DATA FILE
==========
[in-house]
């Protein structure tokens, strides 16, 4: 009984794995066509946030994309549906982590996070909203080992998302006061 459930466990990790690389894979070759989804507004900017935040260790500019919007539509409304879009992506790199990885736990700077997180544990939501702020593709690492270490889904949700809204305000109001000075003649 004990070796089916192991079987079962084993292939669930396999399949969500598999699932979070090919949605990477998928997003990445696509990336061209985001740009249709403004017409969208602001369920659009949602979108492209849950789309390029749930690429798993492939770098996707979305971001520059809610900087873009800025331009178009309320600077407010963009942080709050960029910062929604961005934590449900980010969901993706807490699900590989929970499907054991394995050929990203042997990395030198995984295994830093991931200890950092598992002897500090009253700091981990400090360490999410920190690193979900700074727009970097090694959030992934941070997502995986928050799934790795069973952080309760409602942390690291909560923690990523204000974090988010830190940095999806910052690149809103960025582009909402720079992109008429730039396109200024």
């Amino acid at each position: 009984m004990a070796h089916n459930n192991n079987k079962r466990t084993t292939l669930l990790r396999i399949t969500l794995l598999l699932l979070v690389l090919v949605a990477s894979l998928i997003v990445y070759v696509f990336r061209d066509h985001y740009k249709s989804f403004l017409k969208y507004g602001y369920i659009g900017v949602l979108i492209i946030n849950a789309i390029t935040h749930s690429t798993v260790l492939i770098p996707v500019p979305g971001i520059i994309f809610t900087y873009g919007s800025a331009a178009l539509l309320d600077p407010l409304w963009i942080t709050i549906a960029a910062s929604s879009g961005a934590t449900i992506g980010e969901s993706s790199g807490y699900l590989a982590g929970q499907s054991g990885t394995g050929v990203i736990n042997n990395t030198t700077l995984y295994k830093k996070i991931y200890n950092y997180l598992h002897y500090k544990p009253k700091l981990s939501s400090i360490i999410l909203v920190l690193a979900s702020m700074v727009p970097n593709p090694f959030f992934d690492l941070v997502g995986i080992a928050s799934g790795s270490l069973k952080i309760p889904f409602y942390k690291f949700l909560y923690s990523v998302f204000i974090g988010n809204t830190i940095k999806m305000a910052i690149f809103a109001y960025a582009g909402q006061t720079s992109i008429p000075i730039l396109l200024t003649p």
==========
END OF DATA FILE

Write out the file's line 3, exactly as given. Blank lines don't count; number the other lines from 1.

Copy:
């Amino acid at each position: 009984m004990a070796h089916n459930n192991n079987k079962r466990t084993t292939l669930l990790r396999i399949t969500l794995l598999l699932l979070v690389l090919v949605a990477s894979l998928i997003v990445y070759v696509f990336r061209d066509h985001y740009k249709s989804f403004l017409k969208y507004g602001y369920i659009g900017v949602l979108i492209i946030n849950a789309i390029t935040h749930s690429t798993v260790l492939i770098p996707v500019p979305g971001i520059i994309f809610t900087y873009g919007s800025a331009a178009l539509l309320d600077p407010l409304w963009i942080t709050i549906a960029a910062s929604s879009g961005a934590t449900i992506g980010e969901s993706s790199g807490y699900l590989a982590g929970q499907s054991g990885t394995g050929v990203i736990n042997n990395t030198t700077l995984y295994k830093k996070i991931y200890n950092y997180l598992h002897y500090k544990p009253k700091l981990s939501s400090i360490i999410l909203v920190l690193a979900s702020m700074v727009p970097n593709p090694f959030f992934d690492l941070v997502g995986i080992a928050s799934g790795s270490l069973k952080i309760p889904f409602y942390k690291f949700l909560y923690s990523v998302f204000i974090g988010n809204t830190i940095k999806m305000a910052i690149f809103a109001y960025a582009g909402q006061t720079s992109i008429p000075i730039l396109l200024t003649p």